The USDA projected U.S. winter wheat planted acres to be 44.25 million acres compared to 41.735 million acres last year and a five-year average of 43.2 million acres. Using the five-year average yield (44.3 bushels per acre) and harvest acres at 81 percent of planted acres; U.S winter wheat production is projected to be 1.59 billion bushels.
The 10-year average production is 1.59 billion bushels.
The USDA will not release the spring wheat planted acres projection until March 31. Spring wheat planted acres should be at least the five-year average of 19 million acres, harvested acres 93.4 percent and yield 33.7 bushels per acre.
Thus, spring wheat production is expected to be about 600 million bushels.
This implies that total 2003 U.S. wheat production is expected to be 2.19 billion bushels. Beginning wheat stocks are projected to be 420 million bushels. and with about 95 million bushels of imports, total 2003/04 U.S. wheat supplies are projected to be 2.71 billion bushels compared to the five-year average of 3.1 billion bushels.
U.S. wheat use has averaged 2.3 billion bushels over the last five years compared to 2.05 billion bushels during the 2002/03 marketing year. The reason 2002/03 wheat use is below average is because of lower exports and lower feed use.
Total wheat use during the 2003/04 marketing year is expected to be below average.
Using the 2.71 billion bushels of wheat supply estimate and 2.15 billion bushels use estimate, U.S. 2003/04 wheat-ending stocks are projected to be 560 million bushels. Ending stocks for the 2002/03 marketing year are projected to be 418 million bushels and the five-year average is 793 million bushels.
The five-year average wheat price of $2.77 may be used as a benchmark. Expected 2003/04 wheat-ending stocks of 560 million bushels are below the five-year average of 793 million bushels thus, 2003/04 wheat prices are expected to be above the $2.77 average.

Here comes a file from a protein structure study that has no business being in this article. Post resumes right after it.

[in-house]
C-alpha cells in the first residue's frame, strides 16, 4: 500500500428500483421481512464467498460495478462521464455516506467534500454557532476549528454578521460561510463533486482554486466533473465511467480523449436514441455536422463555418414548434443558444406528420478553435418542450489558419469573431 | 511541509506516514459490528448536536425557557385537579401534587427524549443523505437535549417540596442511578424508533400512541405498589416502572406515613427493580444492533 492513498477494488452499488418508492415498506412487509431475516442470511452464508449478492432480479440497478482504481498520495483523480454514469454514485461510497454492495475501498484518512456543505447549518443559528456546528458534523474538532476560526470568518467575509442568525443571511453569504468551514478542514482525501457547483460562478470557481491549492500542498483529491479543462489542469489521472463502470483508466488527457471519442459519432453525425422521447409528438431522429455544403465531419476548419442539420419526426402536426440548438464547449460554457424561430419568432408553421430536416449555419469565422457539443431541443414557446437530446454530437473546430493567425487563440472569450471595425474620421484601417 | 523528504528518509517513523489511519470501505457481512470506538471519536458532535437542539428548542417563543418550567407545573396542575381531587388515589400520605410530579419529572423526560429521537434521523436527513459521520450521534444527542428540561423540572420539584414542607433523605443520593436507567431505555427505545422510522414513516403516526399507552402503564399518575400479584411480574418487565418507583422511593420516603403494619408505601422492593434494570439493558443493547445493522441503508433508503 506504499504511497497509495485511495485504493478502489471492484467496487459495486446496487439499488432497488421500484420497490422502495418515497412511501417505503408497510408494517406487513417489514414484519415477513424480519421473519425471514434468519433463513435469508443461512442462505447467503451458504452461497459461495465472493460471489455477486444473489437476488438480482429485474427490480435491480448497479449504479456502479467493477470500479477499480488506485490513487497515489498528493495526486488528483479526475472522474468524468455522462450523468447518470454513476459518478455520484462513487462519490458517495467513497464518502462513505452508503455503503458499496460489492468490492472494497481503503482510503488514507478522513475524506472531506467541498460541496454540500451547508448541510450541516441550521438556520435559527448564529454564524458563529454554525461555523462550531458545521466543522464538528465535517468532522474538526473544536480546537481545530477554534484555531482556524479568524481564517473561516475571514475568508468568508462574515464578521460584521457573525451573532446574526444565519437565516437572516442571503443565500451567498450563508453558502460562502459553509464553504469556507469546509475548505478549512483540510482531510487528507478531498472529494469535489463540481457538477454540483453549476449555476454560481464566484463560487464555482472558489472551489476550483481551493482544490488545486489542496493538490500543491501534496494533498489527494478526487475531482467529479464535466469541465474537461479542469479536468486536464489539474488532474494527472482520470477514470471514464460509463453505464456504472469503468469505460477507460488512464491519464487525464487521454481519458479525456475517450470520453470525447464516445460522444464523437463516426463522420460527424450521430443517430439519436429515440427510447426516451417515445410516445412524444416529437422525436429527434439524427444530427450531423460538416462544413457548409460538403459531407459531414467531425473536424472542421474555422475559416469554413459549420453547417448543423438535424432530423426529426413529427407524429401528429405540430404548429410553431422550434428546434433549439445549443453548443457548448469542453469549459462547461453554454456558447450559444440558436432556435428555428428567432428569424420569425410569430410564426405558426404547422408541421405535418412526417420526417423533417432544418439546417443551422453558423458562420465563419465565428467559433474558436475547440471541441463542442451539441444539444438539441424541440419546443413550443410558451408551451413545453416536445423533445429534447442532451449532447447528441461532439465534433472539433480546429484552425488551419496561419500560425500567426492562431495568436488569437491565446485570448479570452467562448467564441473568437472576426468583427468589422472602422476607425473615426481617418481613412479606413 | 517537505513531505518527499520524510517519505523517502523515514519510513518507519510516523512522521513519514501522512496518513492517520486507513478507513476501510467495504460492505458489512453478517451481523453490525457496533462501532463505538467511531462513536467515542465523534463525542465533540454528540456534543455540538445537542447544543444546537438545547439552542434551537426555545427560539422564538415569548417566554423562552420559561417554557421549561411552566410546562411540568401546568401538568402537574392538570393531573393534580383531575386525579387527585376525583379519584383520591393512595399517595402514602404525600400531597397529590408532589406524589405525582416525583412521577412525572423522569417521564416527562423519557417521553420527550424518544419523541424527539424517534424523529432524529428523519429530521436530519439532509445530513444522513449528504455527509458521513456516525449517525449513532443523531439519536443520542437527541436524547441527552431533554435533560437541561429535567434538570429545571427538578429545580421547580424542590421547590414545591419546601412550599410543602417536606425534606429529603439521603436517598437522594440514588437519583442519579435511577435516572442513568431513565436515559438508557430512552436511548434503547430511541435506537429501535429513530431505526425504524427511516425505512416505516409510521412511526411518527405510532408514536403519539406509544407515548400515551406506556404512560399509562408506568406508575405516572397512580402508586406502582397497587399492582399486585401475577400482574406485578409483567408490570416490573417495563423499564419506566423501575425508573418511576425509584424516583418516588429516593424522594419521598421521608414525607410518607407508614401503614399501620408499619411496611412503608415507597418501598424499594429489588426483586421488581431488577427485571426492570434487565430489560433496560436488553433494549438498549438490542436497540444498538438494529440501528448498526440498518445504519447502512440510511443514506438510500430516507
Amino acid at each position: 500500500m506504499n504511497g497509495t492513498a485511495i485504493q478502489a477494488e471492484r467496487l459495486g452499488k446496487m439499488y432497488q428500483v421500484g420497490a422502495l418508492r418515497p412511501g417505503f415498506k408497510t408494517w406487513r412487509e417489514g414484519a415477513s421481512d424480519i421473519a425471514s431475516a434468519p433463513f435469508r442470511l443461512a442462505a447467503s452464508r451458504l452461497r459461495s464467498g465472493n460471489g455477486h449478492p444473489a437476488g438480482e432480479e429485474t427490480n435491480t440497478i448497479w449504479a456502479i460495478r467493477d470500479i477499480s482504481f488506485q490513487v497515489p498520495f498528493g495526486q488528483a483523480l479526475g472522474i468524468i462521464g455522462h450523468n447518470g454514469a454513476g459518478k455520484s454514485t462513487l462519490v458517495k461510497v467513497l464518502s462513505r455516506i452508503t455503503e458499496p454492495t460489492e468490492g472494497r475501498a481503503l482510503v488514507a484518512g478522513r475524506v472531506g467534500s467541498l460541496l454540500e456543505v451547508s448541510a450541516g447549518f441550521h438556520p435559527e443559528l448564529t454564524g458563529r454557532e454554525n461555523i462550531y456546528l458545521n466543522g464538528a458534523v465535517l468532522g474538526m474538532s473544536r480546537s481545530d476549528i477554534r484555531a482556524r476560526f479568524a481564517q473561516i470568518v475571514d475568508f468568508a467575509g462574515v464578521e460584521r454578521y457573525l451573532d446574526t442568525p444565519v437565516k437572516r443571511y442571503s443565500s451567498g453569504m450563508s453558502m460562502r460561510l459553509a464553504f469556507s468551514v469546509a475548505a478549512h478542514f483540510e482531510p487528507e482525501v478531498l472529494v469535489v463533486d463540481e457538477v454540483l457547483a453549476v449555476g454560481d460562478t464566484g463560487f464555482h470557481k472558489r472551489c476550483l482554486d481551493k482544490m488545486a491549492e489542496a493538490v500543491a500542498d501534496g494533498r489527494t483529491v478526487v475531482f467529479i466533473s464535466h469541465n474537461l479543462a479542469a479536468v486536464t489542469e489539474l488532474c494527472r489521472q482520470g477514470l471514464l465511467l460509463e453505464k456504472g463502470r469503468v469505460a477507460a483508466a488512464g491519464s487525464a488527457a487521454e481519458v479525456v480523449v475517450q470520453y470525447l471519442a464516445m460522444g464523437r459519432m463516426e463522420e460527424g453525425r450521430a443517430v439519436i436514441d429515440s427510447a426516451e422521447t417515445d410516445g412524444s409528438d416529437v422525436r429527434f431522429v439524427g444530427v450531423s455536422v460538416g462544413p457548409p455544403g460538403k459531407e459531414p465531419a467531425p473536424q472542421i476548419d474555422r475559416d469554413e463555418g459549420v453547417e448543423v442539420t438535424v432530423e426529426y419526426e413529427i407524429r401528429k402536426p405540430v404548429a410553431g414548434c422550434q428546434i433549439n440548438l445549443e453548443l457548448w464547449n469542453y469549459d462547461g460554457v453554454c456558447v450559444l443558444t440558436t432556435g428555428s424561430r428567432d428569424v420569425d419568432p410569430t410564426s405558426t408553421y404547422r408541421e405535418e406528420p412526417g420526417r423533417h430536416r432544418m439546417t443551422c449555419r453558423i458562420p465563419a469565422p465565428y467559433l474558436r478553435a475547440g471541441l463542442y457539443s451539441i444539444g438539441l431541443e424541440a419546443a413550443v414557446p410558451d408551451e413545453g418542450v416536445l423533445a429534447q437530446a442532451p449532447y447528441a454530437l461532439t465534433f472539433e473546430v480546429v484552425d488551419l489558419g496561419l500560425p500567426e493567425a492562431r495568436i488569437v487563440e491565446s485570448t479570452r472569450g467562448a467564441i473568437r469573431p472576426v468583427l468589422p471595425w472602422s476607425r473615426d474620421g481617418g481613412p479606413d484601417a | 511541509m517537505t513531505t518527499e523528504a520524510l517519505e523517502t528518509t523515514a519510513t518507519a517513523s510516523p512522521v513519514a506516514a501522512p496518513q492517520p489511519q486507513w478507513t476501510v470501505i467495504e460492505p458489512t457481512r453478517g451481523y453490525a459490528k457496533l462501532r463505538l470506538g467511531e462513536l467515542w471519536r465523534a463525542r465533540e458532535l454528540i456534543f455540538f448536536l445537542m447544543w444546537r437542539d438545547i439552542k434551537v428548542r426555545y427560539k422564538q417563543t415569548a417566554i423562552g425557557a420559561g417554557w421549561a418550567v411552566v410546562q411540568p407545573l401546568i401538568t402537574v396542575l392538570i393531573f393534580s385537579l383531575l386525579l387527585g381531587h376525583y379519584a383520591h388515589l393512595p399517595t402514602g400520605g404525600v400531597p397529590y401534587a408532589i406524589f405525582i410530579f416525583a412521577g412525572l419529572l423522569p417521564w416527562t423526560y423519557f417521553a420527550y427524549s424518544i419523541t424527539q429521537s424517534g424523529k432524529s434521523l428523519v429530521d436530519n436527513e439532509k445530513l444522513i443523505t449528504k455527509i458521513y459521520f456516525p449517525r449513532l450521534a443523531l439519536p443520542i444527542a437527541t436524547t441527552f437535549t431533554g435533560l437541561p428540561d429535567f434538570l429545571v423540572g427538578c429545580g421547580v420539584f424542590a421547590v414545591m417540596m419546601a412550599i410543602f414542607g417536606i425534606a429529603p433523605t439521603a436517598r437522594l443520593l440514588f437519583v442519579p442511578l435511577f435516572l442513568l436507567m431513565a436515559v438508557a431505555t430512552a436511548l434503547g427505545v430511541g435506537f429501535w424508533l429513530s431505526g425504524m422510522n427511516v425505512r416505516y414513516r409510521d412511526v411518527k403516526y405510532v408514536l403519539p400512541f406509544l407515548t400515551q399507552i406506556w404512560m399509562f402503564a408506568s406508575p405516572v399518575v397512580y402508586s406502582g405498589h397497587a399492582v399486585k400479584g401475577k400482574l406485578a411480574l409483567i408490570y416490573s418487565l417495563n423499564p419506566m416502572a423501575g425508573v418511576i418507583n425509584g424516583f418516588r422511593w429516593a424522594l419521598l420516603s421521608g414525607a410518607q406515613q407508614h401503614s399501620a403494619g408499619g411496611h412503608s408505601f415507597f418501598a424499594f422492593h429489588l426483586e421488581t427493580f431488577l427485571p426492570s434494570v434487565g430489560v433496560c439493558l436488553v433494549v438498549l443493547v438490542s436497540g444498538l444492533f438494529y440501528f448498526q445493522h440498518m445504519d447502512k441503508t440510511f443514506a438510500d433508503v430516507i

Kansas City Board of Trade wheat contract price tends to support a $3.15 average annual price estimate. The KCBT July wheat contract price is $3.30.
Using a minus 35 cent basis indicates a $2.95 wheat price during June 2003.
The KCBT September 2003 contract price is about 2 cents less than the July contract, and the December contract price is about 6 cents higher. The average basis increase between mid-June and mid-November is about 16-cents per bushel.
This implies a November 2003 wheat price of $3.17.
Increasing ending stocks and weak demand raises red flags. In my opinion, wheat prices could easily be $2.80 during June and average $3 during the 2003 marketing year. For this to happen the KCBT July wheat contract just has to decline 15 to 20 cents and/or the basis has to be lower than expected.
It is educational to go back to early-June 2002. The USDA was projecting 2002/03 wheat-ending stocks to be 555 million bushels, down from a 619 million bushel estimate in May 2002.
The 2002/03 marketing year average price was projected to be $2.90 and the price in Texas and Oklahoma was about $2.70.
In the January 2003 report, the USDA estimated ending stocks to be 418 and the average price to be $3.65. Prices peaked at $4.80 in October and the current price is about $3.35.
This is mentioned to make the point that things have a tendency to change fast. The above is USDA's and my best guess about what will happen over the next year. However, a lot can happen to lower the 2003 U.S. and/or foreign wheat production.
With ending stocks projected to be 418 million bushels, lower production or increased demand would cause prices to be above expectations.
Even if production is above expectations and prices below, producers will have more wheat to sell at nearly the same price as in June 2002.
Dr. Anderson is an economist at Oklahoma State University in Stillwater. Readers may call 405-744-6082, or e-mail Anderso@okstate.edu.